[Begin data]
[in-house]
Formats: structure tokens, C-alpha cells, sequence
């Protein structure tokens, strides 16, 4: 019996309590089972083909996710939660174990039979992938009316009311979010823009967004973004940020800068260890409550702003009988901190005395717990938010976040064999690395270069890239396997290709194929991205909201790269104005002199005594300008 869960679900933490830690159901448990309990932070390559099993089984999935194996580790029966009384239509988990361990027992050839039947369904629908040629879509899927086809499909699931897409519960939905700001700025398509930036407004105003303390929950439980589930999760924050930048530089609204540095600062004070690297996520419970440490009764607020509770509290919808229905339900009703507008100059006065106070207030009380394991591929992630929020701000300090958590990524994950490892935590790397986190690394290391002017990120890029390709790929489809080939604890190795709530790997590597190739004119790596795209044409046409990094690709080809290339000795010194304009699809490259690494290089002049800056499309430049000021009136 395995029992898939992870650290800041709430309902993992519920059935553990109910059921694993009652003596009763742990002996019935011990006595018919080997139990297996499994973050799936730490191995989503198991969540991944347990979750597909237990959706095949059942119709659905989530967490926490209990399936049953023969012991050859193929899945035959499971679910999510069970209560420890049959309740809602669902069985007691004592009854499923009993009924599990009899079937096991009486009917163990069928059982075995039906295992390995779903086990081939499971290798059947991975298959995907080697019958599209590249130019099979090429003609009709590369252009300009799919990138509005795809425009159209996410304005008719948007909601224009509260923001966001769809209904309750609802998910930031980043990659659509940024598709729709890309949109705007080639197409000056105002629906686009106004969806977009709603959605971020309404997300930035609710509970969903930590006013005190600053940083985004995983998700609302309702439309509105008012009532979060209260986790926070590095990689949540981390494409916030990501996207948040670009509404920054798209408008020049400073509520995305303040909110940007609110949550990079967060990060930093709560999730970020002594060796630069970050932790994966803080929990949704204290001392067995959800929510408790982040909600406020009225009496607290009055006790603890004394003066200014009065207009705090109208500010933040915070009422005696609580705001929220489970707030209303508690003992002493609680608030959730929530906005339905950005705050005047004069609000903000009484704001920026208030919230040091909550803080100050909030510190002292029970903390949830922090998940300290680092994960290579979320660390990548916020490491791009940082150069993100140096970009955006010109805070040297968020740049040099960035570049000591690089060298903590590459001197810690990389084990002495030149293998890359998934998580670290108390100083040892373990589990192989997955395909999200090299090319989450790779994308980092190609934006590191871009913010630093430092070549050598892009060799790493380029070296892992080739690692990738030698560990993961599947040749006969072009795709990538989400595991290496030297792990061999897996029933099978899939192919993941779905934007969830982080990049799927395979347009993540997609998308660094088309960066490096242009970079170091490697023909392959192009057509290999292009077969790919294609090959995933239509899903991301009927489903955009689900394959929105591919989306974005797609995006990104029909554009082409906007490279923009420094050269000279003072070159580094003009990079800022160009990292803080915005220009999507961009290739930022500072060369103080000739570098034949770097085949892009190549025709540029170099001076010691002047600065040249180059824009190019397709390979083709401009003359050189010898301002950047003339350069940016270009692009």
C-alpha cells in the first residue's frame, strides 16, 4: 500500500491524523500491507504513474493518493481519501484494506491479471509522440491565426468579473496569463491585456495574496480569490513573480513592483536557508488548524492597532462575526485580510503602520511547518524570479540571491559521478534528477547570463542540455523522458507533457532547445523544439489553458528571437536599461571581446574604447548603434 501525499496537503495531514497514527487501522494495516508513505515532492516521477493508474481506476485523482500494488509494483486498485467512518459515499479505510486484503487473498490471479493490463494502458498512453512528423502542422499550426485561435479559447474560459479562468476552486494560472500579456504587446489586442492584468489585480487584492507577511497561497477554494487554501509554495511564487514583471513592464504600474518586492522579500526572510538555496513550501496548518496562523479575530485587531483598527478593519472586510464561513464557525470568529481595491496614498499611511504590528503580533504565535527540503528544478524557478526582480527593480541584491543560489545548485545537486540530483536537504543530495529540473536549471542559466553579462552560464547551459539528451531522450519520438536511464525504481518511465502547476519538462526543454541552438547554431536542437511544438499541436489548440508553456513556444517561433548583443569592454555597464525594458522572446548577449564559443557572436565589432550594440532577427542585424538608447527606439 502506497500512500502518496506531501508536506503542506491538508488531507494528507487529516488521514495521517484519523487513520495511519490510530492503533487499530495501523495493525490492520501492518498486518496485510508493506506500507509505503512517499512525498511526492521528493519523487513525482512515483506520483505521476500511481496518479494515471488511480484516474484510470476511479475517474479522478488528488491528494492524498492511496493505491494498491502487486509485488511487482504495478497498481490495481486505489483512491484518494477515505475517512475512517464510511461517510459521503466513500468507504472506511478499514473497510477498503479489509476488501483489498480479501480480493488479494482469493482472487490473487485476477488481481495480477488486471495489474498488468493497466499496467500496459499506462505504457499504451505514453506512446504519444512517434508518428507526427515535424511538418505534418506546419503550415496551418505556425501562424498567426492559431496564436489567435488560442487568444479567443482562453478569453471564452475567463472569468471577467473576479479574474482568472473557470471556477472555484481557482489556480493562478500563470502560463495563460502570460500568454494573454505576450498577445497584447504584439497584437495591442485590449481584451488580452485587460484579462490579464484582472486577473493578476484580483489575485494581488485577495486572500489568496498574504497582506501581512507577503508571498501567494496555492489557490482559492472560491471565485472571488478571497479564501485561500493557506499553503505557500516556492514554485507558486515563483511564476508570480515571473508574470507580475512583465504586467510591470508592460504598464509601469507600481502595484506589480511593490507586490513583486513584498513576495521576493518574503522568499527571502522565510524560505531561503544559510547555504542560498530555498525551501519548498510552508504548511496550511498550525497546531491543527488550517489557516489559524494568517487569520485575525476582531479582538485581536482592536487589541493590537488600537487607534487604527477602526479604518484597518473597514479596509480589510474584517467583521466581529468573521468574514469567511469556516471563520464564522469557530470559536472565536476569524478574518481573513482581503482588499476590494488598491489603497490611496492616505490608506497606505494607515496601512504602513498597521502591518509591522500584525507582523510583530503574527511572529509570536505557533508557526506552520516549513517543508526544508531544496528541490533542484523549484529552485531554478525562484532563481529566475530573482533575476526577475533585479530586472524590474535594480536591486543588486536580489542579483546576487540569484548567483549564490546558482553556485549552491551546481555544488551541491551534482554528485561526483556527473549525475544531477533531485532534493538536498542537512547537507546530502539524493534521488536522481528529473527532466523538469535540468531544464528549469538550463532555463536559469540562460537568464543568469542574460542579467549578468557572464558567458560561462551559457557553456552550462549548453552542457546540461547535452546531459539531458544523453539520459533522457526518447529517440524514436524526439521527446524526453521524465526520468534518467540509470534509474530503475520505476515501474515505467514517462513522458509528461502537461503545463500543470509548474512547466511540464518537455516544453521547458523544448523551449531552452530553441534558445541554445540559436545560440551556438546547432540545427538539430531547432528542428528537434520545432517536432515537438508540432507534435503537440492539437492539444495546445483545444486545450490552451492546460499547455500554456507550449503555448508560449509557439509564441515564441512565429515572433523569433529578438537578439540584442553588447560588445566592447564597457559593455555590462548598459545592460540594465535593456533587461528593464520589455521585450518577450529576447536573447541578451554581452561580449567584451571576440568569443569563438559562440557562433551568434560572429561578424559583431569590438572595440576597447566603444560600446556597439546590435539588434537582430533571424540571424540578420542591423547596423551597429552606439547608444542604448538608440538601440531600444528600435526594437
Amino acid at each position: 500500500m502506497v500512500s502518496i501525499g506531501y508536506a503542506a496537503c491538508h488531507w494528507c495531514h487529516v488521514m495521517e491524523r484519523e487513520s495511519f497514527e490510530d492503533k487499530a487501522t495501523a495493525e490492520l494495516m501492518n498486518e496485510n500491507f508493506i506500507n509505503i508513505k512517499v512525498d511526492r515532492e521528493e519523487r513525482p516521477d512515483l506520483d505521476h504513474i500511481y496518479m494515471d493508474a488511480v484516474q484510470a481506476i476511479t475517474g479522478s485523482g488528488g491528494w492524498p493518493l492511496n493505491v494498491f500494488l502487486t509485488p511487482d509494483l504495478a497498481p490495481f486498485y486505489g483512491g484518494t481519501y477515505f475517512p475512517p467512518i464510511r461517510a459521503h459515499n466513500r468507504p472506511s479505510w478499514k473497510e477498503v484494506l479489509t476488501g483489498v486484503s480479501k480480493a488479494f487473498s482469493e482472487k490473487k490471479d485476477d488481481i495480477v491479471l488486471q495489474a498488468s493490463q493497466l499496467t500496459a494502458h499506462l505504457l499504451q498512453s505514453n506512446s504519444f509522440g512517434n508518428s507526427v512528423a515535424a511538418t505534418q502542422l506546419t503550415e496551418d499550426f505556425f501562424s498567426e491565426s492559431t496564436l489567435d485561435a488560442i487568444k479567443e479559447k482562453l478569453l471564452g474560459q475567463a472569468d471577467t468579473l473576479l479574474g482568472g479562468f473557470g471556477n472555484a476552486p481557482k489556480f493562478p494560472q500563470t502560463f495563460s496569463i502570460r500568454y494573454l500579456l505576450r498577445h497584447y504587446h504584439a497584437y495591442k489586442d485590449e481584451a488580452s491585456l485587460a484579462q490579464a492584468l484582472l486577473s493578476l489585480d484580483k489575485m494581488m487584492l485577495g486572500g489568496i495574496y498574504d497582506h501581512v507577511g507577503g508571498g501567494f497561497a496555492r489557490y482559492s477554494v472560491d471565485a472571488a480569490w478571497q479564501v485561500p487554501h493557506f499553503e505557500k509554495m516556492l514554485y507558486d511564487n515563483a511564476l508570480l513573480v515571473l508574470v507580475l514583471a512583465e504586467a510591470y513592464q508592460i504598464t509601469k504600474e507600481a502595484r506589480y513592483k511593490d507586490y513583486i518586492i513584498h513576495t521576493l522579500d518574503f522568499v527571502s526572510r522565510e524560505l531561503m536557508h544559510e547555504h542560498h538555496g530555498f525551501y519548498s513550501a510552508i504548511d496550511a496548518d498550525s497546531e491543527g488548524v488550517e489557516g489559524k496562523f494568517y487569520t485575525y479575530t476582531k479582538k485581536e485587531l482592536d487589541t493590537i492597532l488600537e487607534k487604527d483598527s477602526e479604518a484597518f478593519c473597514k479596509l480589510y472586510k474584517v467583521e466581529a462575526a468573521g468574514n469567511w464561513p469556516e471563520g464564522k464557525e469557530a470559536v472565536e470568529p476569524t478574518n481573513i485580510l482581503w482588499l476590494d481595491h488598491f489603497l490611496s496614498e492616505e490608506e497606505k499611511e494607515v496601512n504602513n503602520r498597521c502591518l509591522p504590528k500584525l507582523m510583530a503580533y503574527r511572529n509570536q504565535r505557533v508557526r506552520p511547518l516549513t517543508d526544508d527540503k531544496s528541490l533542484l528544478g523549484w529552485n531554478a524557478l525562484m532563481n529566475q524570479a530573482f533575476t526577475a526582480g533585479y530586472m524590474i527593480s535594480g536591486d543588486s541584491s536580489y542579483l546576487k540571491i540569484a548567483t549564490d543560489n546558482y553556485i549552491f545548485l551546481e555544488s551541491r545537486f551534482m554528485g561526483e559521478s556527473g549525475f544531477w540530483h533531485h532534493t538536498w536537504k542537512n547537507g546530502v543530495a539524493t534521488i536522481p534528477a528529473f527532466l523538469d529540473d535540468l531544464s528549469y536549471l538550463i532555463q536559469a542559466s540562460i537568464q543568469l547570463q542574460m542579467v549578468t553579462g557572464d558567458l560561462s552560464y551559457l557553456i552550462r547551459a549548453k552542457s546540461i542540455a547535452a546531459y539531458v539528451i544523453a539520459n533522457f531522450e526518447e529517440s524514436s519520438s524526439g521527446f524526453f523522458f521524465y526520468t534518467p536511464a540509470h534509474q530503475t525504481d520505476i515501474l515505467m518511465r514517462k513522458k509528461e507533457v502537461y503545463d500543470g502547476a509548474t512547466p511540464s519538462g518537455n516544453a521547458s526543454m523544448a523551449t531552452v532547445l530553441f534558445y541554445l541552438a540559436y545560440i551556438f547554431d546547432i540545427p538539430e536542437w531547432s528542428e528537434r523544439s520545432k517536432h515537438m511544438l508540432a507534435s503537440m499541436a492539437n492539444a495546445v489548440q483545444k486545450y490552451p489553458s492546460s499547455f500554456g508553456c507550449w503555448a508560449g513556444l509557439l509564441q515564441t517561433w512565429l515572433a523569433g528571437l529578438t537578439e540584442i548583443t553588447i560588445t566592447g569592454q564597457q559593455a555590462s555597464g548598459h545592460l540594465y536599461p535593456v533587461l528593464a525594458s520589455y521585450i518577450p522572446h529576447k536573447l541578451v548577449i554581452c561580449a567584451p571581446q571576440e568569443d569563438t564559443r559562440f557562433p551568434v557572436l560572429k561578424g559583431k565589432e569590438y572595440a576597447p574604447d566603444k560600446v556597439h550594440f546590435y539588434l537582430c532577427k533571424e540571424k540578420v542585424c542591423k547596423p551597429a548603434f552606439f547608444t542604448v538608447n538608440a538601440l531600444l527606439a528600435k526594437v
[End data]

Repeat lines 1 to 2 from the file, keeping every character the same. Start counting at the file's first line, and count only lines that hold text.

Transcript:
[in-house]
Formats: structure tokens, C-alpha cells, sequence